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Electrical Accident Liability

Electricity may be, correctly or incorrectly, a source of a liability claim.

A real electric shock may cause anything from a light tingle to a prolonged illness, to sudden death. But it may also merely startle the victim who then loses his balance and is injured by a fall. (Example 1)
In accidents not involving a shock, electricity may, or may not, be the cause of a fire (Example 2)
An accident involving electricity may be due to an illegal installation (Example 3)
Or to an unsafe use (Example 4)
Or to an improper act by the victim (Example 5)
Liability may be assigned from erroneous understanding by an inadequately trained consultant (Example 6)
Or caused by an inadequately trained employee (Example 7)
An accident may be due to a superficially correct but negligent installation (Example 8)
A claim may be challenged as faking injury due to electrical shock. (Example 9)

Let me describe these examples to show what you may be up against:

(1) Startle and fall. Typically this common injury occurs when standing on a ladder and being shocked while working overhead. In one case an improperly trained electrician was pulling on an electrician's snake when it broke and he fell. He had ignored his instructions to maintain three contacts with the ladder and depended on pulling tension to prevent his falling. (I left the case since my opinion was unfavorable to the plaintiff whose lawyer had retained me.)

(2) Cause of fire and (6) inadequate consultant. A $2.5 million fire was blamed on a neon sign transformer installation. The consultant videotaped a well known experiment in which a neon sign transformer does indeed start a fire. However I knew that the transformer puts out12000 volts for only a few seconds to ionize the neon and then drops the voltage to 12 volts to maintain the light. And there was evidence that the sign was already lit when the fire started.. The suit was settled for $13,000.

(3) Improper installation. Failure to add GFCI circuit breakers required by a reissue of the National Electrical Code resulted in an electrocution death on a boat connected to shore power in a marina.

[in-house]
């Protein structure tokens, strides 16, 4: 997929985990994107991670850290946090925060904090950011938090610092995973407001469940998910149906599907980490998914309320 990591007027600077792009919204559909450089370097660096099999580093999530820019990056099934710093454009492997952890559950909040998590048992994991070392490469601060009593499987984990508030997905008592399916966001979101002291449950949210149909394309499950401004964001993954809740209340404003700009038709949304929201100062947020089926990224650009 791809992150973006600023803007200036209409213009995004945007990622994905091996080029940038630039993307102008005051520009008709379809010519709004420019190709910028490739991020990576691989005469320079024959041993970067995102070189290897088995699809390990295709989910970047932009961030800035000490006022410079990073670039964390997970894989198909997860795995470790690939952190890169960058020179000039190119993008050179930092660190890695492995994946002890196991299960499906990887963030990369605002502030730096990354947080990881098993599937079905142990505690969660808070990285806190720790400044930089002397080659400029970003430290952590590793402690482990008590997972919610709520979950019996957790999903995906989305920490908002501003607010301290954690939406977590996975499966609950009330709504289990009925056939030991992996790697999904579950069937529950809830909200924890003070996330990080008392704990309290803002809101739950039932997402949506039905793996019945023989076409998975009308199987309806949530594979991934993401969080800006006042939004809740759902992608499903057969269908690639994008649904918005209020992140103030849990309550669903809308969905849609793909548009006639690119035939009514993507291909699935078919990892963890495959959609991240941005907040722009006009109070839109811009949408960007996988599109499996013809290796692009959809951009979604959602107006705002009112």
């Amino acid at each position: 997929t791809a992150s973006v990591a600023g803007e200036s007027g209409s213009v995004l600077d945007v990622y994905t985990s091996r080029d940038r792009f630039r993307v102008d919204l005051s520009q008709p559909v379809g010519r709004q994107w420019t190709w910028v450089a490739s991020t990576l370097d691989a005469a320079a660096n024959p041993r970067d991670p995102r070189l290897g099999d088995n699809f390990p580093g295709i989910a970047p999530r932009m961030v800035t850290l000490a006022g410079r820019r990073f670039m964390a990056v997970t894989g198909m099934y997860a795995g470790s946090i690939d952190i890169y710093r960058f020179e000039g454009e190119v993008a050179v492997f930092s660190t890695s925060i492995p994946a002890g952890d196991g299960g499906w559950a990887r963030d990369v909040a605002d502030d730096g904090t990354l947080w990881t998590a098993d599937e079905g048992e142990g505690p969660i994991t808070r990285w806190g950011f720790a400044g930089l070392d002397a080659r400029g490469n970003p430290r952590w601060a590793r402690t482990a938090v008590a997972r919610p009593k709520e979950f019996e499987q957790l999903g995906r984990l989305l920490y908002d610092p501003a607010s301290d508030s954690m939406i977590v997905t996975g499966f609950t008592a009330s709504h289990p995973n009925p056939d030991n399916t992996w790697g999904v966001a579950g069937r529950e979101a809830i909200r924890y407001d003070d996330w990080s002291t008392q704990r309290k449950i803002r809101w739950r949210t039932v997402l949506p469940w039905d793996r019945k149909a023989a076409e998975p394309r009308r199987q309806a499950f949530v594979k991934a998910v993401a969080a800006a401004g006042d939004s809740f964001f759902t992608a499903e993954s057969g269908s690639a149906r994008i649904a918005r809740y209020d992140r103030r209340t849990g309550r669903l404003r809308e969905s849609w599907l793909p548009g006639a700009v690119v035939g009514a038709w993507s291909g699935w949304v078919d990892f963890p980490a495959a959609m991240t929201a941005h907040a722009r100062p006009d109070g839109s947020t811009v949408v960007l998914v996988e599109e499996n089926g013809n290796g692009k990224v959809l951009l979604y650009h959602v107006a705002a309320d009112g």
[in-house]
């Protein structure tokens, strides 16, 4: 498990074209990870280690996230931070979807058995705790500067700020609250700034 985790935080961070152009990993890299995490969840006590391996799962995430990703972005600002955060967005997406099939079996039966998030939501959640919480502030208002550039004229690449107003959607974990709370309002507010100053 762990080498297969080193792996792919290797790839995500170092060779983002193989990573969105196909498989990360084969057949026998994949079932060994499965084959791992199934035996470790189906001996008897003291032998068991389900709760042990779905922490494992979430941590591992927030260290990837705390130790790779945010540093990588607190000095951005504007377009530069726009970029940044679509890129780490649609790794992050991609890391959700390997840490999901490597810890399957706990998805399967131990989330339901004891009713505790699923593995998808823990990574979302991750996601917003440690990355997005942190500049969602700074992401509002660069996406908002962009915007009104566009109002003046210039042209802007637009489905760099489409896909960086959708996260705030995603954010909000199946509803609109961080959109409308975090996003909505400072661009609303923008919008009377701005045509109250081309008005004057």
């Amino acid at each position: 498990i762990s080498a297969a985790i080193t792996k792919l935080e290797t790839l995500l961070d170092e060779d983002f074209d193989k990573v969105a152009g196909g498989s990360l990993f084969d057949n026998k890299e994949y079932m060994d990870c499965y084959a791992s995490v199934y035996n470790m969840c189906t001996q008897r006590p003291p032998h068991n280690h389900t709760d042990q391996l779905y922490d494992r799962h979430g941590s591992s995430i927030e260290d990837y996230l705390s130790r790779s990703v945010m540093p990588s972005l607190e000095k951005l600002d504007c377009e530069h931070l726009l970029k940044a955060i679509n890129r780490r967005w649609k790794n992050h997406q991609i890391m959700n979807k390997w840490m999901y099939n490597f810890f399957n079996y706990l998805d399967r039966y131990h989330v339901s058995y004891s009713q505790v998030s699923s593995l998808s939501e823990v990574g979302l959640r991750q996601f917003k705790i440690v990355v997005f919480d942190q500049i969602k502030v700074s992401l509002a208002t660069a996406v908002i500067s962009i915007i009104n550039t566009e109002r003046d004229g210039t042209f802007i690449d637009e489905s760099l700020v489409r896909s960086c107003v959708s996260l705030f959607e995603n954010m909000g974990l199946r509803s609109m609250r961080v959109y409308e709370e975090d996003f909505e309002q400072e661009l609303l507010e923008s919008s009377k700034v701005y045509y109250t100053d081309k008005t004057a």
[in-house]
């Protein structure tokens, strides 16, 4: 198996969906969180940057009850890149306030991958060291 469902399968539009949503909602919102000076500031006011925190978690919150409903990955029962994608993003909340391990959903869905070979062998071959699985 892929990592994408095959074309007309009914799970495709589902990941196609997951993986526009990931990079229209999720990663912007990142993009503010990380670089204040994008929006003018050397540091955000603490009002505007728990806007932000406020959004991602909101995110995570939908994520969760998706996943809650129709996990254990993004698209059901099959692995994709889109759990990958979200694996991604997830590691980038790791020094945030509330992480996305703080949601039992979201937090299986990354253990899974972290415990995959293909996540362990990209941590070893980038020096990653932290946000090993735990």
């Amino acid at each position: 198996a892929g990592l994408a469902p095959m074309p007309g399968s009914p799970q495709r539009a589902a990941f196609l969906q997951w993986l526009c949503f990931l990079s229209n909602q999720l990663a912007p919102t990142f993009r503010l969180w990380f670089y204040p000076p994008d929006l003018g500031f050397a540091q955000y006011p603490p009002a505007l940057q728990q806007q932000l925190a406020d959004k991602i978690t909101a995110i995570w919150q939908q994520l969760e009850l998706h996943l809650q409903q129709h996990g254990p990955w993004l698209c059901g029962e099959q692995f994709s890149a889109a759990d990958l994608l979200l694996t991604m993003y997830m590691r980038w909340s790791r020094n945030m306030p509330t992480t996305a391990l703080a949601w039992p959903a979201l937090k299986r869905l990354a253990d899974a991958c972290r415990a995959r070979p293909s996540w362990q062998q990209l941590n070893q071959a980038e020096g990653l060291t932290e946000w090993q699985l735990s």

(4) Unsafe use. Electric power was used to pump and heat the water in a sauna with no overheat sensing device. A fault developed; the water overheated, and a child was scalded.

(5)An electrician was shocked because he used improper safeguards in working with live wires.

(6) Above, with (2)

(7) An inadequately trained electrician in a big factory left a major circuit breaker in an unsafe condition. When the circuit breaker operated it exploded and threw burning oil over the victim. My explanation of the entire system and the working of the circuit breaker persuaded an unsophisticated small town jury to award $1.1 million.

(8) 3 phase electric power was connected to a motor but the direction of rotation was not checked. The motor turned in the wrong direction and the machine injured its operator. (Interchanging any two of the three wires would have corrected the error, as is standard practice.

(9) An employee claimed a fall due to electrical shock startle but his supervisor insisted that he was faking. Expert analysis of the shock argument showed that the shock was plausible but then investigation of the medical diagnosis showed much more impact damage than was plausible if the victim merely laid down.

Expert understanding of electricity, its uses and abuses, is essential for proper allocation of liability.

Disclaimer: While every effort has been made to ensure the accuracy of this publication, it is not intended to provide legal advice as individual situations will differ and should be discussed with an expert and/or lawyer.For specific technical or legal advice on the information provided and related topics, please contact the author.

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